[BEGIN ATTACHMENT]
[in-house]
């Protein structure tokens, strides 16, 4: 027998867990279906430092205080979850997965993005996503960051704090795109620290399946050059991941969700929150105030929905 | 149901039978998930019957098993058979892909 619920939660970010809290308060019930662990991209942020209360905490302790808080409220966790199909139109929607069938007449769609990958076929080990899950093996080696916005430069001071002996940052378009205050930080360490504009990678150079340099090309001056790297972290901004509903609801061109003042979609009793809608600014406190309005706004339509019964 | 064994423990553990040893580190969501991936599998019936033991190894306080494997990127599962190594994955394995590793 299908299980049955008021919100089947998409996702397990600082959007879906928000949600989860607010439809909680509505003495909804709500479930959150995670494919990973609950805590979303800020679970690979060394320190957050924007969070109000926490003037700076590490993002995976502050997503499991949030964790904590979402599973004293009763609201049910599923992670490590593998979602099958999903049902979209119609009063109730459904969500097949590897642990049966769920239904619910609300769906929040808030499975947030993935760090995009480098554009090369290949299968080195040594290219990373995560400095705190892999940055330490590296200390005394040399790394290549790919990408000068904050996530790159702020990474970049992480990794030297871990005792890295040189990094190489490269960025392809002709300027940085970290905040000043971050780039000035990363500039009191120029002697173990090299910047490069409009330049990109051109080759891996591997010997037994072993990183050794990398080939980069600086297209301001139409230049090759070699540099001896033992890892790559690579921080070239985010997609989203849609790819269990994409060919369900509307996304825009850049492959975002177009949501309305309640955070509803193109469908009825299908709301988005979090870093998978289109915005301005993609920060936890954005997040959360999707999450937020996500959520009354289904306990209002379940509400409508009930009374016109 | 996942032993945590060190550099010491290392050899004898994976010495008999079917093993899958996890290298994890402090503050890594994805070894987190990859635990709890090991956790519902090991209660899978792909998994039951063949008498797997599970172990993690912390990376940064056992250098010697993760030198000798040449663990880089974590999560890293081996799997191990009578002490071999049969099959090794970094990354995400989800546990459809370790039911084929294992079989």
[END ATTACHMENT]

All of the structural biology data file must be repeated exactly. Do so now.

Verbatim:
[in-house]
């Protein structure tokens, strides 16, 4: 027998867990279906430092205080979850997965993005996503960051704090795109620290399946050059991941969700929150105030929905 | 149901039978998930019957098993058979892909 619920939660970010809290308060019930662990991209942020209360905490302790808080409220966790199909139109929607069938007449769609990958076929080990899950093996080696916005430069001071002996940052378009205050930080360490504009990678150079340099090309001056790297972290901004509903609801061109003042979609009793809608600014406190309005706004339509019964 | 064994423990553990040893580190969501991936599998019936033991190894306080494997990127599962190594994955394995590793 299908299980049955008021919100089947998409996702397990600082959007879906928000949600989860607010439809909680509505003495909804709500479930959150995670494919990973609950805590979303800020679970690979060394320190957050924007969070109000926490003037700076590490993002995976502050997503499991949030964790904590979402599973004293009763609201049910599923992670490590593998979602099958999903049902979209119609009063109730459904969500097949590897642990049966769920239904619910609300769906929040808030499975947030993935760090995009480098554009090369290949299968080195040594290219990373995560400095705190892999940055330490590296200390005394040399790394290549790919990408000068904050996530790159702020990474970049992480990794030297871990005792890295040189990094190489490269960025392809002709300027940085970290905040000043971050780039000035990363500039009191120029002697173990090299910047490069409009330049990109051109080759891996591997010997037994072993990183050794990398080939980069600086297209301001139409230049090759070699540099001896033992890892790559690579921080070239985010997609989203849609790819269990994409060919369900509307996304825009850049492959975002177009949501309305309640955070509803193109469908009825299908709301988005979090870093998978289109915005301005993609920060936890954005997040959360999707999450937020996500959520009354289904306990209002379940509400409508009930009374016109 | 996942032993945590060190550099010491290392050899004898994976010495008999079917093993899958996890290298994890402090503050890594994805070894987190990859635990709890090991956790519902090991209660899978792909998994039951063949008498797997599970172990993690912390990376940064056992250098010697993760030198000798040449663990880089974590999560890293081996799997191990009578002490071999049969099959090794970094990354995400989800546990459809370790039911084929294992079989």